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See This: End of Days

The MU Museum of Art and Archeology hosts an exhibit about the Mayan calendar

Photo courtesy of MU Museum of Art and Archeology

December 20, 2012 | 12:00 a.m. CST

As the world’s expiration date approaches, the preppers are busy prepping. But those who study Mayan culture say there’s nothing to worry about.

The Mayan people never believed the world was going to end in 2012. “In fact, there are long count dates far into the future,” says Alex Barker, the director of MU’s Museum of Art and Archeology.

End of Days: Real and Imagined Mayan Worlds

WHERE: MU Museum of Art and Archeology
WHEN: Now through March 17; Tues. to Fri., 9 a.m. to 4 p.m.; Thurs., until 8 p.m.; Sat. and Sun., noon to 4 p.m.
COST: Free
CALL: 882-3591

In recognition of the supposed apocalypse, the museum is hosting its End of Days exhibit that addresses the real meaning of the notorious long count calendar, which was created to record the dynastic history of its rulers, not to predict the end of life on Earth.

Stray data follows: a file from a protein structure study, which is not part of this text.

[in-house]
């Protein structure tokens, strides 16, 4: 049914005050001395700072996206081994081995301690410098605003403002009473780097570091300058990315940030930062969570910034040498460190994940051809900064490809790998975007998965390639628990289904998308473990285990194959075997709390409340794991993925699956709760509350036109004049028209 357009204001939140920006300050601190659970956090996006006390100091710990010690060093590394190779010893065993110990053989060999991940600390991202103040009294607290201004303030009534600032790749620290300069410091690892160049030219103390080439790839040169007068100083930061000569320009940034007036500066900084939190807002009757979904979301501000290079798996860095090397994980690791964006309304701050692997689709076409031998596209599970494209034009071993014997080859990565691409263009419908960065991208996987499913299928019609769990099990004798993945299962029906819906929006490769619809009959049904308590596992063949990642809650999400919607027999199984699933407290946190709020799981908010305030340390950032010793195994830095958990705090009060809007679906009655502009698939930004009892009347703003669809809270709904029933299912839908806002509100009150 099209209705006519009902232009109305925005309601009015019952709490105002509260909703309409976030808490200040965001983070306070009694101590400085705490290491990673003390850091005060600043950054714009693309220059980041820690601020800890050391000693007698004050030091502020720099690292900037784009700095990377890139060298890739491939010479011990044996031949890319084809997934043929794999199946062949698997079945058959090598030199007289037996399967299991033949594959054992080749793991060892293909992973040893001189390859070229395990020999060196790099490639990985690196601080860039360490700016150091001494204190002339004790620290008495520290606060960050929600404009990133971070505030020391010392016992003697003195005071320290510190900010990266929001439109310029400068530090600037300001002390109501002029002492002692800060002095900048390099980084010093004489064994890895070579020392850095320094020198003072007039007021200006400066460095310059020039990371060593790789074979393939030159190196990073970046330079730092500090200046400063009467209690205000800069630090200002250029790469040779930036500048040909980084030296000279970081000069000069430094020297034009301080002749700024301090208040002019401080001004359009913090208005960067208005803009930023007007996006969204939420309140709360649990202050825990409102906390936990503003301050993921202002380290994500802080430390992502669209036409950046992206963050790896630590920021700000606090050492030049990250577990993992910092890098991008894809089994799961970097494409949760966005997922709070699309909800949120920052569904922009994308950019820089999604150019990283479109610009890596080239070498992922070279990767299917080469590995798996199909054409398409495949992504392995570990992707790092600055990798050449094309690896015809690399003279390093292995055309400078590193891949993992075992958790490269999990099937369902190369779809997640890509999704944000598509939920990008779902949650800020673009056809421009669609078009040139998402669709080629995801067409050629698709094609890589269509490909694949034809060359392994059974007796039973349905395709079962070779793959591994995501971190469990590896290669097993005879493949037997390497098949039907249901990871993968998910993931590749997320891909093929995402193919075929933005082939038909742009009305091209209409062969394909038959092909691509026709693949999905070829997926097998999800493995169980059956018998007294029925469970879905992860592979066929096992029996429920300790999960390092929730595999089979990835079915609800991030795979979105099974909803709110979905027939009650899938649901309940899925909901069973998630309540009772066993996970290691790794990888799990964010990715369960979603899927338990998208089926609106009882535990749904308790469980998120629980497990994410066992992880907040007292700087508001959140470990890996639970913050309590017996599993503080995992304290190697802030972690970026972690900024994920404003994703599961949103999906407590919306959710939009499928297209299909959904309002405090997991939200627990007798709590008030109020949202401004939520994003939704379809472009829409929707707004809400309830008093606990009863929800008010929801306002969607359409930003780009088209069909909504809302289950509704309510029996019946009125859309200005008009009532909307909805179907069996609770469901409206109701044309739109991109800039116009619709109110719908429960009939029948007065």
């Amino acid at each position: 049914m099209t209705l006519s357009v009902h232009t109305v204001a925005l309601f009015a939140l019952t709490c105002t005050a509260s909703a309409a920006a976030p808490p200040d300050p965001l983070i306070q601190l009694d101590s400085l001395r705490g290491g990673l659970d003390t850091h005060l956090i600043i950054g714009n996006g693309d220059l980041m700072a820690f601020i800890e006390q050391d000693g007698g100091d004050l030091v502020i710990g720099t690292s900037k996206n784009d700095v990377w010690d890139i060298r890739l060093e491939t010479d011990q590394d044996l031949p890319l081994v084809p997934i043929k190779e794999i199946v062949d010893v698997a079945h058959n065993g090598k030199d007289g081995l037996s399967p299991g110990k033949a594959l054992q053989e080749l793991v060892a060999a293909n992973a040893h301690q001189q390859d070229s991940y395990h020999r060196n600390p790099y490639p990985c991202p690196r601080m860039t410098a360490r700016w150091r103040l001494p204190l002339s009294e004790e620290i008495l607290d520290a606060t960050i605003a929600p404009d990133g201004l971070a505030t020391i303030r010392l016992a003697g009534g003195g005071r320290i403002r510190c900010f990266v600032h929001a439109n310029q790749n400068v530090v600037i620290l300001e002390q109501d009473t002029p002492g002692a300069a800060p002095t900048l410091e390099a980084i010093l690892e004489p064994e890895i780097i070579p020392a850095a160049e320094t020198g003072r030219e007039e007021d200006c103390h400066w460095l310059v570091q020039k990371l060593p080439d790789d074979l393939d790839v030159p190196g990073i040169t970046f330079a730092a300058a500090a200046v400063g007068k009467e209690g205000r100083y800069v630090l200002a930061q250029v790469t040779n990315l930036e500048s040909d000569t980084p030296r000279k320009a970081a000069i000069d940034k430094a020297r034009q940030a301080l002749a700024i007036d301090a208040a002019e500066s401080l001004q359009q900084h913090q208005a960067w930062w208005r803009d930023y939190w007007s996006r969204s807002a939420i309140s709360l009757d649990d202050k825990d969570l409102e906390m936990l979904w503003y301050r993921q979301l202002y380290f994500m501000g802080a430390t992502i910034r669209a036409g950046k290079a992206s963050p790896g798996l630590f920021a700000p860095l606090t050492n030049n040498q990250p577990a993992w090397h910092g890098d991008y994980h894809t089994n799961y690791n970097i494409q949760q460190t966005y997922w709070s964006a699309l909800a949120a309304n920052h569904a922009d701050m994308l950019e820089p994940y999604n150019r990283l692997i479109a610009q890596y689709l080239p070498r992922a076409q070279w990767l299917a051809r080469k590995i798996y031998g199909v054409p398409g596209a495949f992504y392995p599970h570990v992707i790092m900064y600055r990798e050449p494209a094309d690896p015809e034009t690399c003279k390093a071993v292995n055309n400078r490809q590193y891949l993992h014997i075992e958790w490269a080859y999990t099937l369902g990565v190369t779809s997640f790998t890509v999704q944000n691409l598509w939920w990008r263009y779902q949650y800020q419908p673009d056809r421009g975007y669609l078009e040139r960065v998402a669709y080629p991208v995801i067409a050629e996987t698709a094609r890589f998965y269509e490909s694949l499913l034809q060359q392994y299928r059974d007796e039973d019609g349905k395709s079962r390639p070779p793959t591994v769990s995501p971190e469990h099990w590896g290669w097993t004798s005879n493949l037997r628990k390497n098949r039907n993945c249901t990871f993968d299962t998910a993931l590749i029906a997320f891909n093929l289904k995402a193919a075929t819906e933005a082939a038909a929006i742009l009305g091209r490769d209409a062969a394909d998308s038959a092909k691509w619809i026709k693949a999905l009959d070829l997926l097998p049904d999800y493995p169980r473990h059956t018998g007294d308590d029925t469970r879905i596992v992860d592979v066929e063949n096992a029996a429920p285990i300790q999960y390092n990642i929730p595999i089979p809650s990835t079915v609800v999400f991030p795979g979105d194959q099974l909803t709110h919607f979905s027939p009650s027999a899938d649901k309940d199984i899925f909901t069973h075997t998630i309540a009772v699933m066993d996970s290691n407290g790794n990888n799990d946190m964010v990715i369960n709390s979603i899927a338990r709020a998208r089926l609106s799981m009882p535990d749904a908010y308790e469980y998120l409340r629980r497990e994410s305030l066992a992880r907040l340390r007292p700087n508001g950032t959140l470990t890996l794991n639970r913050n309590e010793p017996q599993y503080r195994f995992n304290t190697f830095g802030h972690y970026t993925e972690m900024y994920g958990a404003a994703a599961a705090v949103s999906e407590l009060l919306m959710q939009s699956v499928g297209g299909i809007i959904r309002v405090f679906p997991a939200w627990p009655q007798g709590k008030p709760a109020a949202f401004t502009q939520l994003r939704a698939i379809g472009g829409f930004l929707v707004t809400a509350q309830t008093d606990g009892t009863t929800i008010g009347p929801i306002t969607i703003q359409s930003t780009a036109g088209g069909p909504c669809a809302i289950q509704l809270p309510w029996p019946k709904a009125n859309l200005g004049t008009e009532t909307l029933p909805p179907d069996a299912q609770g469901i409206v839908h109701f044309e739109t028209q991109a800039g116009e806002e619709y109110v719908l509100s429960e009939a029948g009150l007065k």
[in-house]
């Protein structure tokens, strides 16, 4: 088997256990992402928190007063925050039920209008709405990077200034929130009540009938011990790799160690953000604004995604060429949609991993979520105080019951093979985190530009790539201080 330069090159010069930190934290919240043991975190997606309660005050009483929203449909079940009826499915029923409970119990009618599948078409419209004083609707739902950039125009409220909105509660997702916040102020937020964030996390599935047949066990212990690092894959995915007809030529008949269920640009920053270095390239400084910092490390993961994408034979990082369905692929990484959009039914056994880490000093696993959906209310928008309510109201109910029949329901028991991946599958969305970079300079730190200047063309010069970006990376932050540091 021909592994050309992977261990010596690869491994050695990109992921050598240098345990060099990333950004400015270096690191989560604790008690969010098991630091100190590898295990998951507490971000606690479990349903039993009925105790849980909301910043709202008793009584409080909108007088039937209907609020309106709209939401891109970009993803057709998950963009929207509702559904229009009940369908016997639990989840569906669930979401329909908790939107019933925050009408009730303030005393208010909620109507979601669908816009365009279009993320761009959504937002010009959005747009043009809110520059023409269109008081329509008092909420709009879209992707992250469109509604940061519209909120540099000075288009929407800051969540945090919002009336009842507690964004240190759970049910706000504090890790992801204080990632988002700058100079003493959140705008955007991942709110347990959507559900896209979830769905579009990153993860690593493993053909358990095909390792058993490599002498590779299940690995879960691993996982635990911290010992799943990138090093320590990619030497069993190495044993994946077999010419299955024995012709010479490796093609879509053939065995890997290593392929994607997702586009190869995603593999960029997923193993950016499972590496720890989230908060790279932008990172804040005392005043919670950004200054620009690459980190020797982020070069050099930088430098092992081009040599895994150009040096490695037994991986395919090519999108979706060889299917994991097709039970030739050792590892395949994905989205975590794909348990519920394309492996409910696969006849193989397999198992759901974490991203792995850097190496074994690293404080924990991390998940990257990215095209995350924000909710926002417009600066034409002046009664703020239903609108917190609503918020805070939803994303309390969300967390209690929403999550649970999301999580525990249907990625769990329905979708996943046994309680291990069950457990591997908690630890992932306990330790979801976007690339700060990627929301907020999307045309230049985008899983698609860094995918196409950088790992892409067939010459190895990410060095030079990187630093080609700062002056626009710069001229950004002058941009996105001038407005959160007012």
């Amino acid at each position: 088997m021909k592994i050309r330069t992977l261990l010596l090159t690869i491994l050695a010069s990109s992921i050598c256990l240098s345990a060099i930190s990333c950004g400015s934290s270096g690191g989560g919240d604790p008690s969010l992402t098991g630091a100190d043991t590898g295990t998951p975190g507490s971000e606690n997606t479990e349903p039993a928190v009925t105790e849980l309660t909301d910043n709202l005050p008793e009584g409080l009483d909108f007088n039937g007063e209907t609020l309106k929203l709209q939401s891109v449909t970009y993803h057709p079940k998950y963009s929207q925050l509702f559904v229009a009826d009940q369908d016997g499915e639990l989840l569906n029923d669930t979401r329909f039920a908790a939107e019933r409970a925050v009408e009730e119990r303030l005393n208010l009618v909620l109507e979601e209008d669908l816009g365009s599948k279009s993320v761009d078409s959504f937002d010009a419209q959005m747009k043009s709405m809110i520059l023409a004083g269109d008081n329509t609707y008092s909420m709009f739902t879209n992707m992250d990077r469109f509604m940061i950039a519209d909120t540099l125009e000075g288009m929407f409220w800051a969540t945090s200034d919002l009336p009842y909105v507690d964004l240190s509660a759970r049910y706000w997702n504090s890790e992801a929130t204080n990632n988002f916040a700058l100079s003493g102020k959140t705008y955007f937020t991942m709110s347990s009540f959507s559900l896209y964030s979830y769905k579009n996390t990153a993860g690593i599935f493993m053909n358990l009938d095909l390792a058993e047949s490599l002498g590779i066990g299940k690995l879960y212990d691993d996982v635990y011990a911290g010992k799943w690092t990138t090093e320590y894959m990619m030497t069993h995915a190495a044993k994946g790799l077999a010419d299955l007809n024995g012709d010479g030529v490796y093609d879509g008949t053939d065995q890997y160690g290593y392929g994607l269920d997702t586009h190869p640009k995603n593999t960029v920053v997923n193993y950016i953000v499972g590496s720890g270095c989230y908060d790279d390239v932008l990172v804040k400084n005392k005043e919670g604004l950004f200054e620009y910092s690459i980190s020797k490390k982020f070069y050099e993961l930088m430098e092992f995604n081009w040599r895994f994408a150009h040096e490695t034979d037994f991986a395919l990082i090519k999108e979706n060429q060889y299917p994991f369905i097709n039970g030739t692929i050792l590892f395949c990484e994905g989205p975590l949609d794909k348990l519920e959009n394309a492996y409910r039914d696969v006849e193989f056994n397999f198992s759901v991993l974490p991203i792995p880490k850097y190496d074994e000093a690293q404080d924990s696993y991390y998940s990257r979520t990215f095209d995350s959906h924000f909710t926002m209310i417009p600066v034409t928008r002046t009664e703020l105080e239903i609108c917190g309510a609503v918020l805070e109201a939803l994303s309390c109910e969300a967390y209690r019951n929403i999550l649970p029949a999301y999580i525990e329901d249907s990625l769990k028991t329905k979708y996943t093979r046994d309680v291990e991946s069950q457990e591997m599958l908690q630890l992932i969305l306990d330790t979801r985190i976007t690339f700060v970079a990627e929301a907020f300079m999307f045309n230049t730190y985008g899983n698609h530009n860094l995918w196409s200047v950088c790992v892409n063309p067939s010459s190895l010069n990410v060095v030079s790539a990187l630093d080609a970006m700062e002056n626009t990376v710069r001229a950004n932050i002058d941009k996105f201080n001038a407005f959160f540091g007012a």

Most of the vases and ceramics at the museum shed light on Mayan beliefs in the context of daily life. One bowl contains a toad sitting in its center. The Mayans associated the toad effigy with the human struggle to survive droughts.

Numerous other carvings and glyphs that show messages in the Mayan language prove how advanced the culture was for its time. The fact that they had a written language shows the complexity of the civilization.

Ceramic pieces document the splendor of Mayan society and paintings and carvings that show what it really would have been like at its peak. Most of the works in the exhibition are from the classic period, sometime around 300 A.D. to about 900 A.D.

The calendar itself is a series of numbers and names drawn in intricate ways, almost impossible to decipher if you’re not an expert on the topic.

“The Mayan calendar seems very complex, but if you take our own calendar and look at it, it’s every bit as complex,” says Barker, pointing out that the Gregorian calendar is composed of seven day names and 12 months with irregular lengths. “It just doesn’t seem complex to us because we use it every day.”

Barker says he hopes that by attending, people will realize that Western society came up with the idea the world would end on Friday.

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